Asimina Kiourti

Asimina Kiourti

Asimina Kiourti (S’10–M’14) received the Diploma degree in electrical and computer engineering from the University of Patras, Greece, in 2008, the M.Sc. degree in technologies for broadband communications from University College London, U.K., in 2009, and the Ph.D. degree in electrical and computer engineering from the National Technical University of Athens, Greece, in 2013.

She is currently an Assistant Professor of Electrical and Computer Engineering at The Ohio State University, Columbus, OH, USA. She has authored or coauthored more than 90 journal and conference papers and seven book chapters. Her research interests include medical sensing, antennas for medical applications, RF circuits, bioelectromagnetics, and flexible textile-based electronics.

Dr. Kiourti is Associate Editor for the IEEE Transactions on Antennas and Propagation. She has received several awards and scholarships, including the IEEE Engineering in Medicine and Biology Society (EMB-S) Young Investigator Award for 2014, the IEEE Microwave Theory and Techniques Society (MTT-S) Graduate Fellowship for Medical Applications for 2012, and the IEEE Antennas and Propagation Society (AP-S) Doctoral Research Award for 2011.


Contributions

  • Wrap-Around Wearable Coils for Seamless Monitoring of Joint Flexion
    Wrap-Around Wearable Coils for Seamless Monitoring of Joint Flexion

    Monitoring human motion outside lab environments can revolutionize various sectors ranging from healthcare to virtual reality and from sports to biomedical research. Unfortunately, state-of-the-art approaches suffer from limitations which do not allow seamless, real-time and reliable motion monitoring in real-world settings. The idea presented in this article overcomes such drawbacks by using wirelessly coupled wrap-around coils that are seamlessly integrated in clothes. This idea envisions to redefine the way joint flexion is monitored at present and promises transformative opportunities for rehabilitation, sports, gestural interaction, and beyond.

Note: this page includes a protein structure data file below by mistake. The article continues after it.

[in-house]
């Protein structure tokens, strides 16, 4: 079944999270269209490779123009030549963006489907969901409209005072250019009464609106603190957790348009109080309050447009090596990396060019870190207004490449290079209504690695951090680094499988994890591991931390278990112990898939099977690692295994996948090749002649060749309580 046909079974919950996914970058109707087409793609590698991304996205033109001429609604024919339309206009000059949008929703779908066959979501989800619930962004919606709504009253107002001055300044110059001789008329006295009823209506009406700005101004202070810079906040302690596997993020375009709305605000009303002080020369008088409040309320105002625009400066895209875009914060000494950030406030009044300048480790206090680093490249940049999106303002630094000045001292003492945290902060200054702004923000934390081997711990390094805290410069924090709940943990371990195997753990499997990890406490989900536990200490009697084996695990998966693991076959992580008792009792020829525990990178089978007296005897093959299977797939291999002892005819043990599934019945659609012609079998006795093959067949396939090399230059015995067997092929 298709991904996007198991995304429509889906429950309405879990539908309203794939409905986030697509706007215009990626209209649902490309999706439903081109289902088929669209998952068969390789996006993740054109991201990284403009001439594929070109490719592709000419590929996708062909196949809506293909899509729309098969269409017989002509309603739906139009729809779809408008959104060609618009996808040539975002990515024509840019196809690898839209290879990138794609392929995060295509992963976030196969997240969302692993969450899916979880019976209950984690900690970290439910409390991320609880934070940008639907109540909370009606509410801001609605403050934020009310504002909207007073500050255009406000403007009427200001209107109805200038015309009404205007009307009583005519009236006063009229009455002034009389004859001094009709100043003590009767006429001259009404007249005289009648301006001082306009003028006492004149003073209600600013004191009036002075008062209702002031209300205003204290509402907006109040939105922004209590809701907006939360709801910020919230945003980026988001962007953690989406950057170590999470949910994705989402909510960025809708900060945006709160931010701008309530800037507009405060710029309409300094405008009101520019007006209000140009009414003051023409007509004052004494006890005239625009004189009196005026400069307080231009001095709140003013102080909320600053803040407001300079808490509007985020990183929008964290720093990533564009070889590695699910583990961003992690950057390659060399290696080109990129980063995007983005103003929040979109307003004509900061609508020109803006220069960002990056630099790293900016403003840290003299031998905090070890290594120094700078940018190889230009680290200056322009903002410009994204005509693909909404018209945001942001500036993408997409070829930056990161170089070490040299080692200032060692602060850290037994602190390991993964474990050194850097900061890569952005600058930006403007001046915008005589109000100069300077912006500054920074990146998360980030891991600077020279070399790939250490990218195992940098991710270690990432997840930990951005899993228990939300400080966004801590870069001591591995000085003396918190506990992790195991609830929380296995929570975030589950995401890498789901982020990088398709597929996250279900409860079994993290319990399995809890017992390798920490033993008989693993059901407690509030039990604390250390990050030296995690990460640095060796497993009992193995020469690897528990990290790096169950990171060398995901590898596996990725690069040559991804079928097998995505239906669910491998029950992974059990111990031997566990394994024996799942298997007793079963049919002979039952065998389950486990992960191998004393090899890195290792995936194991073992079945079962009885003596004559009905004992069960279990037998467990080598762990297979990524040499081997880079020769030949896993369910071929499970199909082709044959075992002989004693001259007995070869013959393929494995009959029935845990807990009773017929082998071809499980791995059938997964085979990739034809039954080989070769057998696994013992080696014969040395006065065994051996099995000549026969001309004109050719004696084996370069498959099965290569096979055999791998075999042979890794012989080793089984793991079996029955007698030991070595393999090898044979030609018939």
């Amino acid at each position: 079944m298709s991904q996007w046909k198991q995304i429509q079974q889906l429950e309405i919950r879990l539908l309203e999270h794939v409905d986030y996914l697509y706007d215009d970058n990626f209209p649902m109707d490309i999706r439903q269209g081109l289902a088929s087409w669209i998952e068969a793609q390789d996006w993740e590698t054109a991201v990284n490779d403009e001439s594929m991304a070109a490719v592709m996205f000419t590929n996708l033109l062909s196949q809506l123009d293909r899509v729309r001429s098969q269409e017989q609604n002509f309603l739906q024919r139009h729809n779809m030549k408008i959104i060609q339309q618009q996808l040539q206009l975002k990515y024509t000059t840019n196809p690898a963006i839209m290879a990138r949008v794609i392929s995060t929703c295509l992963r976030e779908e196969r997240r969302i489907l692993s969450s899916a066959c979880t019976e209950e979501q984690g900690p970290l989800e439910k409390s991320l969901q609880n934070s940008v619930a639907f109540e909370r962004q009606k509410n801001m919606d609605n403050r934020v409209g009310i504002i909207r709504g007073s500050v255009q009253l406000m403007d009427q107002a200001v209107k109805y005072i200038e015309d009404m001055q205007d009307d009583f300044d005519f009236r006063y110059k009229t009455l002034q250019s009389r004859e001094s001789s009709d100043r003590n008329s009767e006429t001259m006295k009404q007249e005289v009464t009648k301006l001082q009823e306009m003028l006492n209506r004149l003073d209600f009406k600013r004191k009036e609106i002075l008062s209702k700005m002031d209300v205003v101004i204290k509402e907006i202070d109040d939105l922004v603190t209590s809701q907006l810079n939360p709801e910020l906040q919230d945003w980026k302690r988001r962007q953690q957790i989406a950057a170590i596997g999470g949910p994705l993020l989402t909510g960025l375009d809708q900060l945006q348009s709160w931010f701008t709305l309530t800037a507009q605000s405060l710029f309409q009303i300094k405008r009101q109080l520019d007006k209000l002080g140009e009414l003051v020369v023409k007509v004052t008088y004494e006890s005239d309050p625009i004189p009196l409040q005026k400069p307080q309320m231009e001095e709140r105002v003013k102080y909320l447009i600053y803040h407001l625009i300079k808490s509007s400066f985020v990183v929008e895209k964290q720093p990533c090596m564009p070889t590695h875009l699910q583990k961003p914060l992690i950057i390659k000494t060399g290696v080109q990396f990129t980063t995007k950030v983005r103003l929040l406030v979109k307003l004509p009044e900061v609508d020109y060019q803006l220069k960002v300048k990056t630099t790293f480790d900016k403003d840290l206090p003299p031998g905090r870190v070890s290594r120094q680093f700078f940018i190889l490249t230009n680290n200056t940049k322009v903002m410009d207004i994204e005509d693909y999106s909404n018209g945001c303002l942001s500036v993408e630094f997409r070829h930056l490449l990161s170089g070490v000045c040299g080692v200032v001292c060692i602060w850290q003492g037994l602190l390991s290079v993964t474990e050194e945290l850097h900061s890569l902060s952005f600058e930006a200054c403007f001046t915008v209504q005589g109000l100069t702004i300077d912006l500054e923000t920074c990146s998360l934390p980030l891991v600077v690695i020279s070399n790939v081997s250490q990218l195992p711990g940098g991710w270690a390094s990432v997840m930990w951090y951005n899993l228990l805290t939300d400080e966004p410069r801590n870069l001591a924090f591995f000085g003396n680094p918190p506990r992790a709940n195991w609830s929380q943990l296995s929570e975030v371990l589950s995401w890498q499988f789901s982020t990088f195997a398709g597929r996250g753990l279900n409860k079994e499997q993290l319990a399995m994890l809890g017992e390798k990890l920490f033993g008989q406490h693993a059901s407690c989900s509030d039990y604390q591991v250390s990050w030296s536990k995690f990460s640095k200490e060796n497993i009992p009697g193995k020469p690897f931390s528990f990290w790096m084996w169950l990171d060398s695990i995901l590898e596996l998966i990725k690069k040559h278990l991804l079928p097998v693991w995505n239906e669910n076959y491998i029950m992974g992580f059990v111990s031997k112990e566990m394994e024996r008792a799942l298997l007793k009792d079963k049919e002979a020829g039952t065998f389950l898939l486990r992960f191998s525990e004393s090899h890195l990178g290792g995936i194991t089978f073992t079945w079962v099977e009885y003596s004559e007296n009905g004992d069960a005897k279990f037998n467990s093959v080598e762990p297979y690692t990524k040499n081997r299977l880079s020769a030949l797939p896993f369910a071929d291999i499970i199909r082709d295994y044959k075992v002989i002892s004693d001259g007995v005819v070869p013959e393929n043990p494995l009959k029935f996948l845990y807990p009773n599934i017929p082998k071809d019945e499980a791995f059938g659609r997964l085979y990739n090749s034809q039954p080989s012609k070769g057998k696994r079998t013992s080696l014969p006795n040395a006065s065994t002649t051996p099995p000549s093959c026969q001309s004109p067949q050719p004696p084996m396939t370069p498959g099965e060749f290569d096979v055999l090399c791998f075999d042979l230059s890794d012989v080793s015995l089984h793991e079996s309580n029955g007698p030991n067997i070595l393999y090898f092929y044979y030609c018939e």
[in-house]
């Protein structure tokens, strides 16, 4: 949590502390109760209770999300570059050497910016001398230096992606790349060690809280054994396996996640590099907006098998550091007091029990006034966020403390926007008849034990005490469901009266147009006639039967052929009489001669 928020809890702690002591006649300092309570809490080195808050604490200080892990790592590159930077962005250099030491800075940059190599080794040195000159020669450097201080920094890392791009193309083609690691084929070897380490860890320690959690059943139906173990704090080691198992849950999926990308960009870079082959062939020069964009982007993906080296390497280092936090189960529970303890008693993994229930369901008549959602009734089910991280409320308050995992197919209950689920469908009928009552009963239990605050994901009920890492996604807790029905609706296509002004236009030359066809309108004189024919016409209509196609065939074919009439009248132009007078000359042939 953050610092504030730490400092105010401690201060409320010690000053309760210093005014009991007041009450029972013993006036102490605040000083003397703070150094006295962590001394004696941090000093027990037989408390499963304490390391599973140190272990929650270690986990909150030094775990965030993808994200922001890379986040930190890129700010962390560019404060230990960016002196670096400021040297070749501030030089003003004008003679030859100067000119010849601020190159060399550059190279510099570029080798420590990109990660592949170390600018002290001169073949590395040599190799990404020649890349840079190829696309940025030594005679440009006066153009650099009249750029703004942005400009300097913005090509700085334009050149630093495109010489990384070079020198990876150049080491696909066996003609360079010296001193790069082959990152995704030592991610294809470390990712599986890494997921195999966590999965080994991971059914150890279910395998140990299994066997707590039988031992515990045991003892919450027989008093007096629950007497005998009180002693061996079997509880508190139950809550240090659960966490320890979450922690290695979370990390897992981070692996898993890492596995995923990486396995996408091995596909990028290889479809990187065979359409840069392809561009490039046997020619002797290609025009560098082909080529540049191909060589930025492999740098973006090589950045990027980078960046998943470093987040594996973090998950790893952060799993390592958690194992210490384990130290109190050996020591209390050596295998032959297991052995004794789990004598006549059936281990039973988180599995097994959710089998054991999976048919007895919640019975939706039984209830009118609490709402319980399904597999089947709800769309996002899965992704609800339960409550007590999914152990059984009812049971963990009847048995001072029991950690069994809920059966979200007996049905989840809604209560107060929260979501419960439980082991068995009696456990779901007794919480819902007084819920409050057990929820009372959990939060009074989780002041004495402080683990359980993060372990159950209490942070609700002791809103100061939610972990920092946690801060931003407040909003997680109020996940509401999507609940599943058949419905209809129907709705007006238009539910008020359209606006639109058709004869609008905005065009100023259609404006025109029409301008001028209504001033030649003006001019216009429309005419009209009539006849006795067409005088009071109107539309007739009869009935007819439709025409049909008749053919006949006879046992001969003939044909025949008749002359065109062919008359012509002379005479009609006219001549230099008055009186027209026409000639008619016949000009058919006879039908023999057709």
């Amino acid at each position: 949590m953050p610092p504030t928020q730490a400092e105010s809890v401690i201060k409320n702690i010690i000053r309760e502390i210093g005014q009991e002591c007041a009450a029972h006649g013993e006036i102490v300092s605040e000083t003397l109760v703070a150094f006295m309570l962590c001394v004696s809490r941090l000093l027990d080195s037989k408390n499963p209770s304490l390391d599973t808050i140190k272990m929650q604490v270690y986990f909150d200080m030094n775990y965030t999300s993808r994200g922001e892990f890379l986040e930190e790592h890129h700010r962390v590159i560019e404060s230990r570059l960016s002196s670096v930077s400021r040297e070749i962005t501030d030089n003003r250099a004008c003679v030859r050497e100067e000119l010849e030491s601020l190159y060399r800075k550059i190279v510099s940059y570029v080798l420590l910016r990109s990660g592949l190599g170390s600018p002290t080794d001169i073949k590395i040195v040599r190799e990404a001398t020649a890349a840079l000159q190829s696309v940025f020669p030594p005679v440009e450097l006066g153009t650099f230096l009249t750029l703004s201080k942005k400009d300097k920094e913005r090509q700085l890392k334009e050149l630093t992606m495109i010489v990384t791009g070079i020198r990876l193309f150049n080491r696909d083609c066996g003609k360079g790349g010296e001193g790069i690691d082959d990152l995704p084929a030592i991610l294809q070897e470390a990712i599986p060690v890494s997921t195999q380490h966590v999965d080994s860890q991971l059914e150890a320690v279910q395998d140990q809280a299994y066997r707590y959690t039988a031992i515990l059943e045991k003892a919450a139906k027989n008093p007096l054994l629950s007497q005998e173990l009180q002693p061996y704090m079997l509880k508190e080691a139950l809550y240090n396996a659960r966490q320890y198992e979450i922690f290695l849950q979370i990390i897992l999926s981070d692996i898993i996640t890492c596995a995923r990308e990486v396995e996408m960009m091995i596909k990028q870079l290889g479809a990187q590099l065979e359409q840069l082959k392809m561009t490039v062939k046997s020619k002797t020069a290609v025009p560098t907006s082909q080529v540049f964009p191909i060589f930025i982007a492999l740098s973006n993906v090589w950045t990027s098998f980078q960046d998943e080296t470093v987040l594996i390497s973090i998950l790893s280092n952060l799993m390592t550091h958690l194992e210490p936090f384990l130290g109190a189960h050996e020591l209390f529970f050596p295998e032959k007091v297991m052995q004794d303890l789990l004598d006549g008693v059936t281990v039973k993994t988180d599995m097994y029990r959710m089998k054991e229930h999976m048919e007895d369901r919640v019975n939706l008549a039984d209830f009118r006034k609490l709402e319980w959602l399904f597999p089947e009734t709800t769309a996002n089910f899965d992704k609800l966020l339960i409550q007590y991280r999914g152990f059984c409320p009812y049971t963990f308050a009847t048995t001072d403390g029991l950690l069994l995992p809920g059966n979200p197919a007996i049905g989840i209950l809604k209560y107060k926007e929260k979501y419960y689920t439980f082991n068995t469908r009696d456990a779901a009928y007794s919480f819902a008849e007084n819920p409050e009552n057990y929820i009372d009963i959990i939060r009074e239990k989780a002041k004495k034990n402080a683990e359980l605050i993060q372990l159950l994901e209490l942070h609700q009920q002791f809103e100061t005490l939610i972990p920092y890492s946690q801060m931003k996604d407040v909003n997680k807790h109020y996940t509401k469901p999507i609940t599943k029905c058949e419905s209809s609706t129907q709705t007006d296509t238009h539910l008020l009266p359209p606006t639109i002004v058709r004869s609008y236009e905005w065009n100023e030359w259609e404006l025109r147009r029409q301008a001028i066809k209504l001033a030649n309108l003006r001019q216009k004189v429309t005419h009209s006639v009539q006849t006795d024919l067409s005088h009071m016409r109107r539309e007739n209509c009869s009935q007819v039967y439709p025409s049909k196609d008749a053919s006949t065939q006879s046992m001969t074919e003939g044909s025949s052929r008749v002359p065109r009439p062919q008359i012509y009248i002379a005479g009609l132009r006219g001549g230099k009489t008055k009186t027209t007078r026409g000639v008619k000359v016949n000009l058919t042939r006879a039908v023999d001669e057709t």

• A Review of In-Body Biotelemetry Devices: Implantables, Ingestibles, and Injectables
    A Review of In-Body Biotelemetry Devices: Implantables, Ingestibles, and Injectables

    A holistic and comparative review is conducted that focuses on three types of in-body devices used to realize many and different sensing and/or stimulating functionalities: implantable, ingestible, and injectable. Design considerations, current status and future directions related to the aforementioned devices are discussed. As technology continues to evolve, several new and hitherto unexplored opportunities are brought forward for in-body devices, promising a shift from today’s symptom-based medicine to a proactive healthcare model.

  • A Wireless Fully-Passive Neural Recording Device for Unobtrusive Neuropotential Monitoring

    Brain implant technology has a strong potential to improve the individual’s well-being. However, current brain implants lack the safety and reliability required for unobtrusive, long-term monitoring of neuropotentials. In this work, we propose a novel technology for safe and reliable neuropotential recorders…

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